JAMSS America plotting commercial M2M antenna for the International Space Station
Texas-based engineering firm JAMSS America is looking for strategic partners to provide commercial M2M services from the International Space Station, building on an antenna it helped install on its Columbus module last month.
The company plans to raise about US$3.5m to develop and start offering the antenna’s services in early 2018, its president Rob Carlson said on the sidelines of the SatelliteFinance conference in San Francisco.
JAMSS America, owned by Tokyo-headquartered JAMSS Corporation, has been supporting Japanese involvement in the ISS programme since being established in 1998.
Last year, the company won a grant from CASIS, an NGO set up to promote utilisation of the US portions of the ISS, to install a payload on the space station that could receive AIS signals that ships broadcast. Together with a contribution from JAMSS America’s Japanese parent, the total funding is understood to be around US$1m and is set to close in the next few weeks.
A handful of government entities, universities and companies will be able to use the service during a 12-month operational evaluation period from the end of August to refine the system.
However, JAMSS America would need to develop a new antenna without the government element to offer the services on a commercial basis.
A development team has already been identified to build this antenna, and Carlson said the venture will likely be spun off later from the rest of its business.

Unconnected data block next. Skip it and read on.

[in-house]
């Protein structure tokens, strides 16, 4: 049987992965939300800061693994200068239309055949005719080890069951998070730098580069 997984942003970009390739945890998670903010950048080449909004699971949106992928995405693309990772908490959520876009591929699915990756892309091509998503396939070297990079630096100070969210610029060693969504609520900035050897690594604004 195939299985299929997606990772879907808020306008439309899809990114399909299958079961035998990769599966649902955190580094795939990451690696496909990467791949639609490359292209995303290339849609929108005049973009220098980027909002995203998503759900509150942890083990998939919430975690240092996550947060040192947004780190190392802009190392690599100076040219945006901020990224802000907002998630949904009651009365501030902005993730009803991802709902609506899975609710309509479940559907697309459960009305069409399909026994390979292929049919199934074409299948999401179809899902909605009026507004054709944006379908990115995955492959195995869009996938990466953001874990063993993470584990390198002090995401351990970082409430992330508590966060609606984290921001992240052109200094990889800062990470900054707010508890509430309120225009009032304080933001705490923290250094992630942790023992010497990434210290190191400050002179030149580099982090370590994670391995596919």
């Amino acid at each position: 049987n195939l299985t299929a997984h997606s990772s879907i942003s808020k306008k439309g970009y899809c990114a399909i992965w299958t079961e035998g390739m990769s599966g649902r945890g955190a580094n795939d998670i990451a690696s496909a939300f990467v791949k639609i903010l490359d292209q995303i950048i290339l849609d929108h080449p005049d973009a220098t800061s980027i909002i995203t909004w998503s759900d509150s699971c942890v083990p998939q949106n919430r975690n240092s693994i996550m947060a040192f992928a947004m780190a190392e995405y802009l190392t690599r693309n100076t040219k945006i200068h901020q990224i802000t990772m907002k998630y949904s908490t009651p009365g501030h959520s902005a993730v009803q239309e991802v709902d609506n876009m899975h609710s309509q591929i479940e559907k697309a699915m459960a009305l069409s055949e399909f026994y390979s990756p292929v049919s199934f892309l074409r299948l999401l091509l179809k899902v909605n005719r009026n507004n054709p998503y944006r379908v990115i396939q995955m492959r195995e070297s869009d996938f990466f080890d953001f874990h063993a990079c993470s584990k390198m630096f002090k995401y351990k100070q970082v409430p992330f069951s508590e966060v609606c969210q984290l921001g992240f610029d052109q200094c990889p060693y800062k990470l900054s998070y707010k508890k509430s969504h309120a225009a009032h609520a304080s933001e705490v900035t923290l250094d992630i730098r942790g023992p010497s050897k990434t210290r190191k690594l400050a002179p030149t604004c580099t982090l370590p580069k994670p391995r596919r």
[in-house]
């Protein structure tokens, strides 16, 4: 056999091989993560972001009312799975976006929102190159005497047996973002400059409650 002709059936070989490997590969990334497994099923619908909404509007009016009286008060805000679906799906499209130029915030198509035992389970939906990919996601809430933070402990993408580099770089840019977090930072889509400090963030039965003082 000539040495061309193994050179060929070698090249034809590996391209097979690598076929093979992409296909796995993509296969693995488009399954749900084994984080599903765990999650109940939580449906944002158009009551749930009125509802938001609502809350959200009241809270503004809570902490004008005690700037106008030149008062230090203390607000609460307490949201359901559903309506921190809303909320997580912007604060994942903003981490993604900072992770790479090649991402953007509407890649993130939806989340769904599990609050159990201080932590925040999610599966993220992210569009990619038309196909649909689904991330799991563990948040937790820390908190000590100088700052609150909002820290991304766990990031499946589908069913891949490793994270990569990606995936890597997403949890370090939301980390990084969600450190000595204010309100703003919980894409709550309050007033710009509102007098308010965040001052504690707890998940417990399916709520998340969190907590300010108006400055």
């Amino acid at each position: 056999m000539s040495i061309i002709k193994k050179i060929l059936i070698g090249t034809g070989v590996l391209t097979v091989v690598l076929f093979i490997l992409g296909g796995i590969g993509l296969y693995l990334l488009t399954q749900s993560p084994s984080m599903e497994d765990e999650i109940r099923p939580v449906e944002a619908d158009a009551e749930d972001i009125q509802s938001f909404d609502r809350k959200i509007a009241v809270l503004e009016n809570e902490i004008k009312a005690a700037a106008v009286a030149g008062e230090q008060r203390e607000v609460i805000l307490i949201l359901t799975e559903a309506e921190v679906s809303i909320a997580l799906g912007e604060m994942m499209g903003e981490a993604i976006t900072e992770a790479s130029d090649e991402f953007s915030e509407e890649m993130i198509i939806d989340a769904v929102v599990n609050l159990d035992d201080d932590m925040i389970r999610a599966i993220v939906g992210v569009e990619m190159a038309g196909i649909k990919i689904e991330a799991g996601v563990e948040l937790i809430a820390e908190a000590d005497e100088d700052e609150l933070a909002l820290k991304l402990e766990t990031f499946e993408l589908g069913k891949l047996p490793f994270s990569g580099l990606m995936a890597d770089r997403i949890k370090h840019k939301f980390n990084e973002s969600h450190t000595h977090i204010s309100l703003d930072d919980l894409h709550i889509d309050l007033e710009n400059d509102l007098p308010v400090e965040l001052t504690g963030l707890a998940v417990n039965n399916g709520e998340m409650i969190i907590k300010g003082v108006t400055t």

“We would not just make it an AIS/VHF antenna, but have it be wide-band to cover everything from VHF through to X-band,” said Carlson, who has a history in defence but has been in the space industry since 1985 while working at Japanese conglomerate Mitsubishi.
The signals will be processed by a software defined receiver that can be adjusted to customer needs, and also ensure that it does not process restricted signals. The system would also use the station’s existing Ku-band downlink to avoid interference issues.
According to Carlson, it will be able to provide updates every 20-30 hours depending on where the transmitter is in the world.
Applications range from remote asset monitoring and wildlife tracking to the detection of illegal fishing.
“Using the space station enables us to prove out the technology with minimal cost,” he said.
“We don’t have to worry about having a satellite bus system, or getting it launched into space. We know we’re going to have a very stable antenna up there, so our accuracy should be extremely high. A space station also has a lot more power than a small satellite would typically have, and it’s very clean power too.”
Current intergovernmental agreements envisage operating the station until 2024, although there are a lot of ongoing discussions about extending this, with the US looking at a 2028 ‘end of life’.
In any case, Carlson said he will be looking to develop a constellation of less than 10 small satellites soon after the antenna is deployed to provide continuity and more frequent updates.
“We don't ever see us becoming a real-time 24/7 data service,” he added.
“Most users don't need this kind of frequency. If we can get it down to two-three hour updates then that would probably be adequate for most applications.”